5.2.  Registration of SDES Items  . . . . . . . . . . . . . . .  11
   6.  Security Considerations . . . . . . . . . . . . . . . . . . .  11
   7.  Acknowledgements  . . . . . . . . . . . . . . . . . . . . . .  12
   8.  References  . . . . . . . . . . . . . . . . . . . . . . . . .  12
     8.1.  Normative References  . . . . . . . . . . . . . . . . . .  12
     8.2.  Informative References  . . . . . . . . . . . . . . . . .  13
   Authors' Addresses  . . . . . . . . . . . . . . . . . . . . . . .  13

1.  Introduction

   This specification defines an RTP header extension [RFC3550][RFC5285]
   that can carry RTCP source description (SDES) items.  By including
   selected SDES items in an header extension the determination of
   relationship and synchronization context for new RTP streams (SSRCs)
   in an RTP session can be speeded up.  Which relationship and what
   information depends on the SDES items carried.  This becomes a
   complement to using only RTCP for SDES Item delivery.

   It is important to note that not all SDES items are appropriate to
   transmit using RTP header extensions.  Some SDES items performs

Westerlund, et al.      Expires November 12, 2015               [Page 2]

Internet-Draft            RTP HE for RTCP SDES                  May 2015

   binding or identifies synchronization context with strict timeliness
   requirements, while many other SDES items do not have such
   requirements.  In addition, security and privacy concerns for the
   SDES item information needs to be considered.  For example, the Name
   and Location SDES items are highly sensitive from a privacy
   perspective and should not be transported over the network without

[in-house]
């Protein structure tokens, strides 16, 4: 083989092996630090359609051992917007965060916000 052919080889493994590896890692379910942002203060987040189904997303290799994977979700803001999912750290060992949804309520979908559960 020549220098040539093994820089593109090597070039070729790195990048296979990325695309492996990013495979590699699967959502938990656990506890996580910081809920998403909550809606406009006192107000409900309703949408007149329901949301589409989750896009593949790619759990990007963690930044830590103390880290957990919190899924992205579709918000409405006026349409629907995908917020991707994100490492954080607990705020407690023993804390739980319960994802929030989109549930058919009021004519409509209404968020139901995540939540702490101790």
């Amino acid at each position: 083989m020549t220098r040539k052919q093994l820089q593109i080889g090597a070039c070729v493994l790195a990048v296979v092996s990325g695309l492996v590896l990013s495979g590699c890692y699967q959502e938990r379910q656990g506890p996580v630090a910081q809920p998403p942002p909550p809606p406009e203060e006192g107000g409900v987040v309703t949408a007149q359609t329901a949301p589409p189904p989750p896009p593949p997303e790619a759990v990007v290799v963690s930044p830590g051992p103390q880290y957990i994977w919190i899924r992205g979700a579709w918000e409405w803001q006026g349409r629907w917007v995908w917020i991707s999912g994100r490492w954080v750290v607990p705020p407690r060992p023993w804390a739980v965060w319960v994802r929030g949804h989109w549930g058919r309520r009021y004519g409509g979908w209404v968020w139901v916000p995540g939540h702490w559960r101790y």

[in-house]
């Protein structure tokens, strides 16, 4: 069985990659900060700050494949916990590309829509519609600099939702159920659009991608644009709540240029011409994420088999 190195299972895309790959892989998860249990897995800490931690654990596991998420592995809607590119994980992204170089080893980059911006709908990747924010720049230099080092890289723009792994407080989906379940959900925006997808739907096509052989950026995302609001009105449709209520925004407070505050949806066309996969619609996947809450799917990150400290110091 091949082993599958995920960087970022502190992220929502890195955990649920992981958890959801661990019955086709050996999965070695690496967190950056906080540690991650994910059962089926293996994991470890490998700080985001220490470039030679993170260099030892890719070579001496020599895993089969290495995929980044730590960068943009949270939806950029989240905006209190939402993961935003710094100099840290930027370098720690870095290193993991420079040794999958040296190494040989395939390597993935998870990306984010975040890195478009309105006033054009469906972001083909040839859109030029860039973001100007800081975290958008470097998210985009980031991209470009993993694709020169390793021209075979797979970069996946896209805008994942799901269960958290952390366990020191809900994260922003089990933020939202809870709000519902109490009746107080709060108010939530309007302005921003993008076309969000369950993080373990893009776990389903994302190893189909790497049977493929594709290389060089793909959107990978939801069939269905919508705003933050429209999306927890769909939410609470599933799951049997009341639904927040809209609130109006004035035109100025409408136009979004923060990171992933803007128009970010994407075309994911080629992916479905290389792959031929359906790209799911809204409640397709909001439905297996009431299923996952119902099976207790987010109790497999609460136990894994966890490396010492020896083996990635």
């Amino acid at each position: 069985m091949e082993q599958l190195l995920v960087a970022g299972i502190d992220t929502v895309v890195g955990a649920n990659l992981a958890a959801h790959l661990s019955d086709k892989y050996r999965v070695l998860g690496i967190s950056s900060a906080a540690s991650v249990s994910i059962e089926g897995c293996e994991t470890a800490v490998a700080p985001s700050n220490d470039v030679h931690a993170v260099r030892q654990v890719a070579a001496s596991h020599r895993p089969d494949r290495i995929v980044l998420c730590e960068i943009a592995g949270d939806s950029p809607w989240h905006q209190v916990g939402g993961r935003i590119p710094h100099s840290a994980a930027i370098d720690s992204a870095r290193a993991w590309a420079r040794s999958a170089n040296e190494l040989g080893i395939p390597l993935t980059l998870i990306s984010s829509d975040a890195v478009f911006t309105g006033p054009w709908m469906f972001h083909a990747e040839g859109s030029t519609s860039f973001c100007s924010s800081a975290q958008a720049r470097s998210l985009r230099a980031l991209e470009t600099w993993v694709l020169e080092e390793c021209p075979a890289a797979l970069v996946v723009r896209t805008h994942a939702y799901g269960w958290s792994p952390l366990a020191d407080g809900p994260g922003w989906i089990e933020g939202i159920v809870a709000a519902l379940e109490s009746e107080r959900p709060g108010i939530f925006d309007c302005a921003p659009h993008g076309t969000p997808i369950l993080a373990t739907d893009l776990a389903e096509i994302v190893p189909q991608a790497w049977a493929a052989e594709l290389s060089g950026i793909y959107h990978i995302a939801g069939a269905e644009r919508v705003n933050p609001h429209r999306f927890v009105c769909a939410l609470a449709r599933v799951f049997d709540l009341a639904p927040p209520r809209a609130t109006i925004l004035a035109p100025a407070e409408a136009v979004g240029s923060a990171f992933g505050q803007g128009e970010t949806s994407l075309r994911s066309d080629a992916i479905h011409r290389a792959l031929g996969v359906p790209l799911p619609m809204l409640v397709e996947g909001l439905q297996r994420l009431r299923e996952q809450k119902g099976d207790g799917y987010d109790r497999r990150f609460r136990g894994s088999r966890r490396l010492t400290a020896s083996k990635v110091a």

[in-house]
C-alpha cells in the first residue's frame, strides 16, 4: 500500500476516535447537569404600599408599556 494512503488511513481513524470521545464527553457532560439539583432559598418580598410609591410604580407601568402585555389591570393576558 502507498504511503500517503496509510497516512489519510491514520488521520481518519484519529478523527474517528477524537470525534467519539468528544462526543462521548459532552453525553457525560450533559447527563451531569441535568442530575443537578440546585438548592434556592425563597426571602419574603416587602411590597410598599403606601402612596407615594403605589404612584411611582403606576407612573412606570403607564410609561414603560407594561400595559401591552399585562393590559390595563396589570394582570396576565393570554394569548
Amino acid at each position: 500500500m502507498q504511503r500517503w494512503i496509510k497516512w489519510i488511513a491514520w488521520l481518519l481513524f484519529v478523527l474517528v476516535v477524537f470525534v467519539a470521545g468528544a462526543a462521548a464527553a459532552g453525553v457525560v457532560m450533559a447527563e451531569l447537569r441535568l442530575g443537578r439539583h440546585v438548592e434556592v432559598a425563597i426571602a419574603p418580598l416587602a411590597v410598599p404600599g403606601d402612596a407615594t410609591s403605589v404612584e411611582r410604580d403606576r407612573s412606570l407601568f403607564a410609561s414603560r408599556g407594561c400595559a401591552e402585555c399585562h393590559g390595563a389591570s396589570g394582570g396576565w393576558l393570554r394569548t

strong security.  No use case has identified where this information
   is required at the same time as the first RTP packets arrive.  A few
   seconds delay before such information is available to the receiver
   appears acceptable.  Therefore only appropriate SDES items will be
   registered for use with this header extension, such as CNAME.

   First, some requirements language and terminology is defined.  The
   following section motivates why this header extension is sometimes
   required or at least provides a significant improvement compared to
   waiting for regular RTCP packet transmissions of the information.
   This is followed by a specification of the header extension and usage
   recommendations.  Next, a sub-space of the header-extension URN is
   defined to be used for existing and future SDES items, and then the
   appropriate SDES items are registered.

2.  Definitions

2.1.  Requirements Language

   The key words "MUST", "MUST NOT", "REQUIRED", "SHALL", "SHALL NOT",
   document are to be interpreted as described in RFC 2119 [RFC2119].

2.2.  Terminology

   This document uses terminology defined in "A Taxonomy of Grouping
   Semantics and Mechanisms for Real-Time Transport Protocol (RTP)
   Sources" [I-D.ietf-avtext-rtp-grouping-taxonomy].  In particular the
   following definitions:

      Media Source

      RTP Stream

      Media Encoder

      Encoded Stream


Westerlund, et al.      Expires November 12, 2015               [Page 3]

Internet-Draft            RTP HE for RTCP SDES                  May 2015

3.  Motivation

   Source Description (SDES) items are associated with a particular SSRC
   and thus RTP stream.  The source description items provide various
   meta data associated with the SSRC.  How important it is to have this
   data no later than when receiving the first RTP packets depends on
   the item itself.  The CNAME item is one item that is commonly needed
   if not at reception of the first RTP packet for this SSRC, then at
   least by the time the first media can be played out.  If not, the
   synchronization context cannot be determined and thus any related
   streams cannot be correctly synchronized.  Thus, this is a valuable
   example for having this information early when a new RTP stream is

   The main reason for new SSRCs in an RTP session is when media sources